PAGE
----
Cadmium Red Watercolor – All You Need to Know 2023

For artists, the choice of color is essential in creating a unique and compelling work of art. Every color has its unique characteristics that can evoke different emotions and moods. Cadmium Red has found its place in the artist’s palette is versatile and vibrant. In this article, we will explore this color’s use and significance in the art world, providing insights into why it continues to be a popular choice among artists.

Cadmium Red by different brands

Find 4 manufacturer(s) of watercolors below. We’ve also compiled a list of our favorite art supplies here.

Cadmium Red  – Winsor & Newton

Watercolor Cadmium Red

A blue shade red with a deep mass tone and soft, creamy undertones. It is a genuine single pigment colour and has been favoured for its strong rich colour by artists such as Matisse. Please note product packaging may vary from image.

Color No.: 94Lightfastness:I – ExcellentOpacity:Opaque
Staining:Granulation:Sizes: 5ml tubes; 14ml tubes; Half Pans

Manufacturer website

Cadmium Red  – Rembrandt

Watercolor Cadmium Red
Color No.: 305Lightfastness:Opacity:Semi-transparent
Staining:Granulation:Sizes: Tube 10 ml

Manufacturer website

Cadmium Red Deep  – Winsor & Newton

Watercolor Cadmium Red Deep

A dark and velvety red with soft, blue undertones. It is an opaque single pigment colour. It can be used for dense layers or diluted for soft effect. A by-product of the zinc industry, Cadmium was discovered in 1817. Please note product packaging may vary from image.

Color No.: 97Lightfastness:I – ExcellentOpacity:Opaque
Staining:Granulation:Sizes: 5ml tubes; 14ml tubes; Half Pans

Manufacturer website

Cadmium Red Deep  – Rembrandt

Watercolor Cadmium Red Deep
Color No.: 306Lightfastness:Opacity:Semi-transparent
Staining:Granulation:Sizes: Tube 10 ml

Manufacturer website

Tips when choosing colors

When it comes to choosing colors for watercolor painting, there are a few tips to keep in mind. First, consider the color wheel and how different colors interact with each other. Understanding complementary colors, warm and cool tones, and color harmonies can help you create dynamic and visually appealing artworks. Additionally, think about the subject matter and the mood you want to convey. For example, if you are painting a landscape, you may want to choose greens and blues for a calming and natural feel. Lastly, experiment with different brands and pigments to find colors that suit your style and technique. Remember, the color choices you make can greatly impact the overall look and feel of your artwork, so take your time and choose wisely.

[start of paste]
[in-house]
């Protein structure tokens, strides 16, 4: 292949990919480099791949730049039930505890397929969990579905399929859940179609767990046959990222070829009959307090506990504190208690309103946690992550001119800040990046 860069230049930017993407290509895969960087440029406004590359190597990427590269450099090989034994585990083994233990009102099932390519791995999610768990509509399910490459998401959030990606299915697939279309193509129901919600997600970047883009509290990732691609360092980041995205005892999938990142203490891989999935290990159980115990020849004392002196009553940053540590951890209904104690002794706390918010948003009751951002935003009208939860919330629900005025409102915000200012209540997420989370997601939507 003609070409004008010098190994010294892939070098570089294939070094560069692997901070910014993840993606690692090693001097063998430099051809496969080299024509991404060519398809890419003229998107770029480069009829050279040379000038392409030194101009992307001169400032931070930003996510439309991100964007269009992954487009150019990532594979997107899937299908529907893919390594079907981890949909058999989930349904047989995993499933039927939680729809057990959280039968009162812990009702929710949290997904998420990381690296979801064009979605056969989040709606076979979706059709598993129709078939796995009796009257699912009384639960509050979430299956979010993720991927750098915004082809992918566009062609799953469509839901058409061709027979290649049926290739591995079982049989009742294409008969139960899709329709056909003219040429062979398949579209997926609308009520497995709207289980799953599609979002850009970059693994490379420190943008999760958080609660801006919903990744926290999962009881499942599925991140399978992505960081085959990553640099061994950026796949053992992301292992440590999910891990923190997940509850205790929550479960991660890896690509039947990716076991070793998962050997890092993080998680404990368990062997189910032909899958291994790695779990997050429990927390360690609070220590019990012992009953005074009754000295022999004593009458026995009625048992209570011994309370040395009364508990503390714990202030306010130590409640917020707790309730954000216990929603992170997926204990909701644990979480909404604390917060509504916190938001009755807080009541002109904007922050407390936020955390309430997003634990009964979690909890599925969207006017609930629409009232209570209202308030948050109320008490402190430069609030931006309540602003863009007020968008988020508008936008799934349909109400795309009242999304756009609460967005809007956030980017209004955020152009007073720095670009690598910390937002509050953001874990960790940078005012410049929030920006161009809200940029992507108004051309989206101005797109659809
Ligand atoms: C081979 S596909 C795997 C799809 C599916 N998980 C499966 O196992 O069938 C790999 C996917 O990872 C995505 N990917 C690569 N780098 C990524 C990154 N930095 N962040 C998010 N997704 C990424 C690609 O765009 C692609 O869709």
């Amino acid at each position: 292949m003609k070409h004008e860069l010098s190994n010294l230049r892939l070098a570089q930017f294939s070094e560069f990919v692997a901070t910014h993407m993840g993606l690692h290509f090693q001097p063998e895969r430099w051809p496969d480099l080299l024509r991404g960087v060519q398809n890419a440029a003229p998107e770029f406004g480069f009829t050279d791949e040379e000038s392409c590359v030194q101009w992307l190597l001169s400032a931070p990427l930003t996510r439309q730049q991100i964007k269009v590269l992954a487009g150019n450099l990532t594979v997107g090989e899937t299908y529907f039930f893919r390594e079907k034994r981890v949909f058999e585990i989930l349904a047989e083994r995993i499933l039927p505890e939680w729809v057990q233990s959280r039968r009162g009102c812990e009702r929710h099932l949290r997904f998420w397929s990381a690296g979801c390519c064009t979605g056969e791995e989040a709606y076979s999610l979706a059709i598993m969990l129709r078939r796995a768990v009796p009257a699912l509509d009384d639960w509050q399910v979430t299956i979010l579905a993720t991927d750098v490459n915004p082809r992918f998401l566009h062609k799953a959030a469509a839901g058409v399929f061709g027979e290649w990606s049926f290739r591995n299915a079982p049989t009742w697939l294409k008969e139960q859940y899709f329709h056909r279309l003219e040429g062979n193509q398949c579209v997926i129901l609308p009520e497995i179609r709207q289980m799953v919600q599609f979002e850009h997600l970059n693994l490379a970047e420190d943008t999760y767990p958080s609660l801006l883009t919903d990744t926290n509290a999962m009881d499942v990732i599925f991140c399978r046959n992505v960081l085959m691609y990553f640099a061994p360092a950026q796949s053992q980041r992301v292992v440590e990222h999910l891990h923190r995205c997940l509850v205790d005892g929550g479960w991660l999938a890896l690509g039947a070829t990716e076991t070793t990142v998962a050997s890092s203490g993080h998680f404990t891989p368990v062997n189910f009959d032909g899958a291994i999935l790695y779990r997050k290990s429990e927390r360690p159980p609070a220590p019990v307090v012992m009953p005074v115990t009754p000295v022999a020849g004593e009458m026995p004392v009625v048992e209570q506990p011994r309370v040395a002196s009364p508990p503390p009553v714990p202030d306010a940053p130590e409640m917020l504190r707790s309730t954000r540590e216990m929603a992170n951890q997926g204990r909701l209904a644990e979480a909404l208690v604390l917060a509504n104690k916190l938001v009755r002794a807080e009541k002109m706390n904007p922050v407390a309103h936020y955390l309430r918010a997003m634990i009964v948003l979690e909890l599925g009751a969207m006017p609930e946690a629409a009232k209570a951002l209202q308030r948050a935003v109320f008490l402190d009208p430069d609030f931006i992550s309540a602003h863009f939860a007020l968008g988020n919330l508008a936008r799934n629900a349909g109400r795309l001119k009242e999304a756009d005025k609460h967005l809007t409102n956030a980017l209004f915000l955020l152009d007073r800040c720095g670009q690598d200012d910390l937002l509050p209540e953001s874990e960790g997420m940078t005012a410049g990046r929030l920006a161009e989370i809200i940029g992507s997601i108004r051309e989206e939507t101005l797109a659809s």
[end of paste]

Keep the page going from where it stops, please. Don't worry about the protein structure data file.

Also read, watercolor essentials to see which colors are essential

History of Cadmium Red

Cadmium Red is a bold, warm red watercolor paint that is known for its high pigment concentration and excellent lightfastness. The color is made from cadmium sulfoselenide, a synthetic pigment that was first developed in the early 20th century.

The history of Cadmium Red can be traced back to the mid-20th century when watercolor artists began looking for brighter, more vibrant colors to use in their paintings. Cadmium Red quickly gained popularity for its ability to create intense, vivid washes and for its superior lightfastness compared to other red pigments.

Today, Cadmium Red is widely used by watercolor artists all over the world, and its bright, bold hue is perfect for creating eye-catching paintings. It is especially useful for depicting warm, fiery tones in landscapes and still-life paintings.

Fun Fact: Cadmium Red is also used in the production of red plastic and red glass due to its bright, stable color.

How watercolor paint is made

Watercolor paint is typically made from a few simple ingredients:

  • pigments
  • binders
  • water
Watercolor manaufacturing

The pigments used in watercolor paints can be organic or inorganic compounds, such as minerals or synthetic chemicals. These pigments are finely ground and then mixed with a binder, which helps the pigment particles adhere to the paper when the paint is applied.

The most common binder used in watercolor paints is gum arabic, a natural resin extracted from the sap of the acacia tree. Gum arabic is mixed with the pigment to create a thick paste, which is then combined with water to create the final paint.

Other additives may be added to the paint to improve its performance or create specific effects. For example, some watercolor paints may include wetting agents to help the paint spread more evenly on the paper, or preservatives to extend the paint’s shelf life.

Testing newly made watercolor paint
Testing newly made watercolor paint

Watercolor paints are available in a wide range of colors and textures, from transparent washes to opaque and granulated pigments. Different
manufacturers may use slightly different formulations or ingredients in their paints, which can affect the quality and performance of the paint.

If you’re interested in learning about other colors, check out our pages on Cadmium-Free Red, Cadmium Red Deep, and Cadmium-Free Red Deep, which provide in-depth information on these colors and their various shades.

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